What they suggested was to limit a session to a max. of 45 minutes - and then do something totally different. Have a shower, take the dog for a walk, make yourself some tea and toast, phone a friend and have a natter - for at least 15 minutes - before you went back to studying.

    The RAF have invested a lot of work into how to teach people most effectively; when you think about the cost of training a military pilot - and the possible loss of life if you don't get it right! - you can see why. And how long were the lessons we had when I was at No.1 Radio Training School, RAF Locking? 40 minutes - after which we were turfed out of the classroom for a smoke and natter break!

    I've found the same with my practising; when I feel my concentration starting to fade, I look at the clock and, sure enough, I've been at it for about three-quarters of an hour - and I notice the same when the main band is playing a concert; each half of the concert is about three-quarters of an hour, with them having (and needing!) a complete break in the middle.

    HTH
     
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  10. 2nd tenor

    2nd tenor Well-Known Member

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    Thanks Jack, a good point and well made. Perhaps you do deviate slightly from the original post, but the point that you make certainly overlaps or has aspects of commonality with it. I’ll digress a little too now.

    A while back I took an evening class for a couple of terms, two hours with a mid-session break. The teacher was good (knows his stuff and how to transfer knowledge) but as a class we were mentally exhausted by break time and very glad of a cup of tea and a natter. At home here I have played for a couple of hours without a break and thought nothing of the load, but I control of what’s happening so pace and variety are not an issue. However, when I was reading coursework for knowledge the situation was different. I had a note book handy and set a timer to define how long I was going to focus for, the slots weren’t very long but timing study and rest/recovery periods helped me progress through the work - aspects of sustainability.
     
  11. 2nd tenor

    2nd tenor Well-Known Member

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    Sorry for the delay on this Tom, I had meant to ask you to expand on this earlier.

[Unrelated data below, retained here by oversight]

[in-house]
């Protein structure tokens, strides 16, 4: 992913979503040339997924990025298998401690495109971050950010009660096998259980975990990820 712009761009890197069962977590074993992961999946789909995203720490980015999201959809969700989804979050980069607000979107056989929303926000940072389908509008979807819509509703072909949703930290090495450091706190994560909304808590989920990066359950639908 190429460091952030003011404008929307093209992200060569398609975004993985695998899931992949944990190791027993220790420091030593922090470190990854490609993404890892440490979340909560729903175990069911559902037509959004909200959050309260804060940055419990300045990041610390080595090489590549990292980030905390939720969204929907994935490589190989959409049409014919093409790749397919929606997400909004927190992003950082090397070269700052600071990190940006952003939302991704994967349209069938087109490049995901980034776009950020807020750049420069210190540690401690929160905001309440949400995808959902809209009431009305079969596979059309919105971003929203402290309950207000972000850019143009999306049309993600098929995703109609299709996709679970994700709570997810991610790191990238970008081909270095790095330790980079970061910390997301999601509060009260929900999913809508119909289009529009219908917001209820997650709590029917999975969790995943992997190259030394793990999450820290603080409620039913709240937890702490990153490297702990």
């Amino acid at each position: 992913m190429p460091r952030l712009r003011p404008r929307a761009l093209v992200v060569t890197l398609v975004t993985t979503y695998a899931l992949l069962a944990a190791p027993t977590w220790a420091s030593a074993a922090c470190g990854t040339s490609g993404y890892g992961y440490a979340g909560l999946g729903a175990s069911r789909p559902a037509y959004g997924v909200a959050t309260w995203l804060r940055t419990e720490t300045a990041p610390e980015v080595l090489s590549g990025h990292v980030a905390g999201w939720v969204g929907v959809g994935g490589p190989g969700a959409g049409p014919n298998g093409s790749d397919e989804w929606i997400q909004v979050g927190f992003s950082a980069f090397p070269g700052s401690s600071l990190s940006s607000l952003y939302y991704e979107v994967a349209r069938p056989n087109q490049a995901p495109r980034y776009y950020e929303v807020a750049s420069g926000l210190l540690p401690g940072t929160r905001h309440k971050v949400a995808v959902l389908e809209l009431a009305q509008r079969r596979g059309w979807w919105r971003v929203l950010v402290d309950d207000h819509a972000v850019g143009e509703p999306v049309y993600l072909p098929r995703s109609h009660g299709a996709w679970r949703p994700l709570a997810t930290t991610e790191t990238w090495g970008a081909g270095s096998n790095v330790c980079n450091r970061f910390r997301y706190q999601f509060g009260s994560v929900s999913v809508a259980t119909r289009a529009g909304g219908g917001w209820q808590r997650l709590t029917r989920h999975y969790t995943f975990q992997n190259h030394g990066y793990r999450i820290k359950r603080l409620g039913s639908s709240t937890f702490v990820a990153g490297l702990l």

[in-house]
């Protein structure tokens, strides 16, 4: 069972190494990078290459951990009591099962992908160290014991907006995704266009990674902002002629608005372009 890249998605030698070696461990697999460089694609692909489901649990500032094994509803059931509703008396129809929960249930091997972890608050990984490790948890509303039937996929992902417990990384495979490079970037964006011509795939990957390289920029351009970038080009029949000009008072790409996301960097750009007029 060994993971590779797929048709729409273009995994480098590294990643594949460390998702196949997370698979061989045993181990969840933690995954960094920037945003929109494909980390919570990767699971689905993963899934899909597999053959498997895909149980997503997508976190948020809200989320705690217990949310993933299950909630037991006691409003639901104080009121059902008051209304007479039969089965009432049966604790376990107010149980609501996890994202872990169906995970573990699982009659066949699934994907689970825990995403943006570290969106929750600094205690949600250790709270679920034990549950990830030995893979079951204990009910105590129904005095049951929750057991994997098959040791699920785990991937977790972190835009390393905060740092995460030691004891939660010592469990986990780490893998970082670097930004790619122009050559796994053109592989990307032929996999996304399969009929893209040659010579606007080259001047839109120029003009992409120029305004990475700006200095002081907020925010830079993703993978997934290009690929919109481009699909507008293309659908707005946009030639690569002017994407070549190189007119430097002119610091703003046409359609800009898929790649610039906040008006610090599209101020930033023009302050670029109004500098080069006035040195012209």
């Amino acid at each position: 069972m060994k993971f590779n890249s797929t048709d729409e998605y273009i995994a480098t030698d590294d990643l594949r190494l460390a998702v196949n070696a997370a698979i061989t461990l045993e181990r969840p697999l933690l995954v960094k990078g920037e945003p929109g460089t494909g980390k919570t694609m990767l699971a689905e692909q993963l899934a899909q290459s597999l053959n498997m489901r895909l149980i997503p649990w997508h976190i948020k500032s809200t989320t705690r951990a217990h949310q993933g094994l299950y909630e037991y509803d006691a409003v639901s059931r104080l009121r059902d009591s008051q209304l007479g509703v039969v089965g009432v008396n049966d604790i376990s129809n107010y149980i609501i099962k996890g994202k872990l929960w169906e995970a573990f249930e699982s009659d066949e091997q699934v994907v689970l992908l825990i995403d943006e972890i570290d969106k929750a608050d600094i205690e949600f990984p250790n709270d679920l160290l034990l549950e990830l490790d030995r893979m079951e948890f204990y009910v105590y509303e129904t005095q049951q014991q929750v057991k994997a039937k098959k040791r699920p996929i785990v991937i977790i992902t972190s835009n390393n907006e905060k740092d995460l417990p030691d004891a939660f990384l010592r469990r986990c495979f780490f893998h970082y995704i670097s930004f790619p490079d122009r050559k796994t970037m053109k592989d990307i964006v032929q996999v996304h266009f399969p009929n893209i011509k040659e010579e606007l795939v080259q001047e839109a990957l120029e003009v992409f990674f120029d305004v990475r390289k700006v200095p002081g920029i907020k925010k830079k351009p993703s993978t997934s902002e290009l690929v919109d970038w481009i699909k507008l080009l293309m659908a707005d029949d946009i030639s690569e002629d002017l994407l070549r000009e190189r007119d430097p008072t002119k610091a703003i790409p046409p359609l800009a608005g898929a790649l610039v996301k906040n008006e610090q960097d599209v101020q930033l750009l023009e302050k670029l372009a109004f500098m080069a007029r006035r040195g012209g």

I’m wondering how you have decided that you’re improving, what method and measures do you use? Additionally how do you target desired changes and decide what’s a realistic timescale in which to acquire different skills - maintaining them is something else.

    I know that I’m a better player than I used to be but how and why is all rather vague and based on memories of what I once couldn’t manage but can manage now, or can now manage better than I could before. A poor evaluation, but elevation of music isn’t straightforward and self evaluation of what we’ve just done is both hard to do and the metrics we use are almost certainly incomplete.

    Whilst questioning I wonder whether - and if so how - you have decided what skill level you could achieve, what you would be satisfied with and what practice commitment would be required of you to maintain that skill level? (Sorry, really that’s at least three questions.) Life’s a balance and balancing work, home and banding has its challenges.
     
    Last edited: May 17, 2019 at 9:37 AM
  12. Tom-King

    Tom-King Well-Known Member

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    I keep recordings (for practice purposes only) so that's one way to compare back.

    Play things that you found challenging (testpieces especially), if "that's not as hard as I remember", that's often a signal that you've improved - yes memory can deceive, but the music doesn't (and odds are coming back to it should be harder than playing it while you're still "in practice" on it).

    As far as targeting rates of change - I simply don't - there's no one "end point" - everything in brass playing abilities is a spectrum, trying to target specific points makes no sense to me (and without specific target points, how do you know you've achieved your goal?).
    Basically, as long as it's going in the right direction, keep it up!

    Again, I don't really - not consistently over time.

    I keep short term targets, then these morph into new targets as the previous ones approach - the only real defining features are that they have to be achievable.

    So for example when I first started playing again, the target (a decent way off) was to reconquer my previous abilities, with that previous ability both a reassurance that I could, and a motivation.

    When moving to better bands the first target is often to get comfortable with the new standards - working on your own playing is obviously part of achieving this.

    On that note, whether you like the idea of contesting or not, the standards through different sections really do provide a framework for reference (collectively and individually), that framework leads to stronger bands existing and contest pieces themselves provide challenges...
    As much as contesting has its flaws, it provides an excellent framework for progress - I can't imagine that I'd have reached my present ability without the motivation (or the bands/bandmates) it provides.